TOKYO, Japan — Heavy rains and winds were expected through Sunday after Japan’s Kyushu region was struck by twin earthquakes, further hampering emergency efforts to rescue survivors trapped in rubble and forcing nervous residents into crowded evacuation centers amid violent aftershocks.
At least 32 people have died in the latest Kyushu earthquake, according to Kumamoto Prefecture’s disaster management office. The magnitude-7.0 quake hit early Saturday.
Prime Minister Shinzo Abe described the search for survivors as a “race against the clock,” noting that bad weather had conspired with the devastating quake, its aftershocks and the threat of landslides to make a dire situation worse.
At least 23 people are buried inside buildings, Chief Cabinet Secretary Yoshihide Suga said.
“We’re racing against the clock,” Abe said. “(We) will provide more personnel if necessary.”
Residents were already edgy after a 6.2. quake rattled the area two days earlier, killing nine people. The combined death toll has reached 41. Both earthquakes left 968 people injured, according to the disaster management office.
“This is worst thing that could happened to us,” said Shigeru Morita, an official in the town of Mashiki, Kumamoto Prefecture.
The latest and most powerful earthquake struck near the city of Kumamoto, toppling buildings and bridges, shredding sections of landmarks into piles of debris, and sending frightened residents fleeing from their homes and into the night.
Thursday’s earthquake hit near Ueki city, just 15 kilometers away.
“The first earthquake was very big,” said Osamu Yoshizumi, the senior chief of international affairs in Kumamoto. “We thought it was the big one.”
That initial earthquake was a “foreshock” to the latest one, according to USGS.
A bigger tremor would come overnight Friday.
“When the second earthquake came everything shook and I thought I might die,” said Taiki Hishida, 38, who evacuated with his wife and two young children to a crowded shelter in Mashiki.
Kumamoto prefecture continues to experience as many as 165 aftershocks.
“I feel every aftershock,” said Yoshizumi, who was working from the city hall building in Kumamoto. “It’s swaying here every hour.”
The aftershocks also could hamper rescue efforts as emergency workers attempt to pull people trapped in the rubble. TV Asahi showed crews crawling over a collapsed roof in an attempt to find an elderly couple. An 80-year-old man was pulled from the rubble, according to CNN affiliate TV Asahi.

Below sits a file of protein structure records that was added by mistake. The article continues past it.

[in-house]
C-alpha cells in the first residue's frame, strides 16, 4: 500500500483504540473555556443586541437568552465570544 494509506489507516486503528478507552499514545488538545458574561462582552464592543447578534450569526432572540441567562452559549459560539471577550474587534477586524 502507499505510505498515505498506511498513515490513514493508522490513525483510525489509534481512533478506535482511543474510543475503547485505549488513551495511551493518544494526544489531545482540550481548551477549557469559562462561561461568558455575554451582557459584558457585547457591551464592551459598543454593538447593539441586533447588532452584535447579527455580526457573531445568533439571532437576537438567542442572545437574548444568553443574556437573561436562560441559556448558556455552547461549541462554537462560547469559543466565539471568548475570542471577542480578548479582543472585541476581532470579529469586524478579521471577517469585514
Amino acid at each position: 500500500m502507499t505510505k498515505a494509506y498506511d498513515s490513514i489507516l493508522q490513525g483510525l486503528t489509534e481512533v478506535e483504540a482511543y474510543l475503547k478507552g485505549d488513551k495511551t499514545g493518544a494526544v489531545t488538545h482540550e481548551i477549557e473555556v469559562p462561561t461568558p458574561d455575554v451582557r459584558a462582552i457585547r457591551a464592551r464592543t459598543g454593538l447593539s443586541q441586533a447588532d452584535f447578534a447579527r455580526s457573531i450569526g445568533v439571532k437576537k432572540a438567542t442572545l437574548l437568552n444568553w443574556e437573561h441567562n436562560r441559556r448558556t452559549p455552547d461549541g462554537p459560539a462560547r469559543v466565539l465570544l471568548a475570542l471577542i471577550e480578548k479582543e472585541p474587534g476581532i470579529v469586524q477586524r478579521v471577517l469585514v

Japan has deployed 20,000 self-defense forces to the rescue effort, Suga said.
The tremors appear to have caused extensive damage, overturning cars, splitting roads and triggering a landslide as shown by TV Asahi footage. Television images showed flattened houses, shards of broken glass and debris piled onto the streets and people huddled outside. Nearly 92,000 people have evacuated, according to the prefecture’s disaster management office.
The Kumamoto government has opened over 100 evacuation centers for residents and have started handing out food, water and blankets, Yoshizumi said.
Kumamoto Castle, a famous site in Japan built in the early 17th century, is badly damaged, he said.
The Red Cross treated more than 1,000 people in the Kumamoto area Friday, but the organization anticipates the number will increase following Saturday’s earthquake.
“The most serious [patient] cases were cut by glasses or the collapse of some houses,” said Nobuaki Sato, director of the International Relief Division at the Japanese Red Cross.
“We don’t know what is happening in the whole disaster area because it is a remote mountain area and some big bridges were down and many landslides were found so we were working around the clock and are making assessments. But so far the road access is not easy to the remote areas.”
Japan’s Fire and Disaster Management Agency said 7,262 people have sought shelter since Friday in the Kumamoto Prefecture.
Prime Minister Shinzo Abe had intended to visit Kumamoto on Saturday, but called off his visit. His office told CNN that the prime minister would instead spearhead efforts from Tokyo. The country’s air force will send six planes and nine ships to Kumamoto to deliver food, blankets and all emergency necessities.
Japan received offers of support from other nations.
Japan’s ‘Ring of Fire’
The shallow depth of the latest quake and the dense population of where it struck could prove to be devastating, according to experts.
“No question, this is a large and very important earthquake,” said Doug Given, a geophysicist with the USGS. “And it will do a lot of damage.”
“The four islands of Japan are on the edge of what’s traditionally been known as the ‘Ring of Fire'” — a stretch along parts of the Pacific Ocean prone to volcanoes and earthquakes.
Victor Sardina, a geophysicist in Honolulu, Hawaii, told CNN that the latest quake was about 30 times more powerful than the first one near Ueki. He predicted “severe, serious implications in terms of damage and human losses.”
Japanese media reported a small scale eruption of Mt. Aso on Saturday morning. It was unclear whether it’s related to the earthquake, according to the Japan’s meteorological agency.
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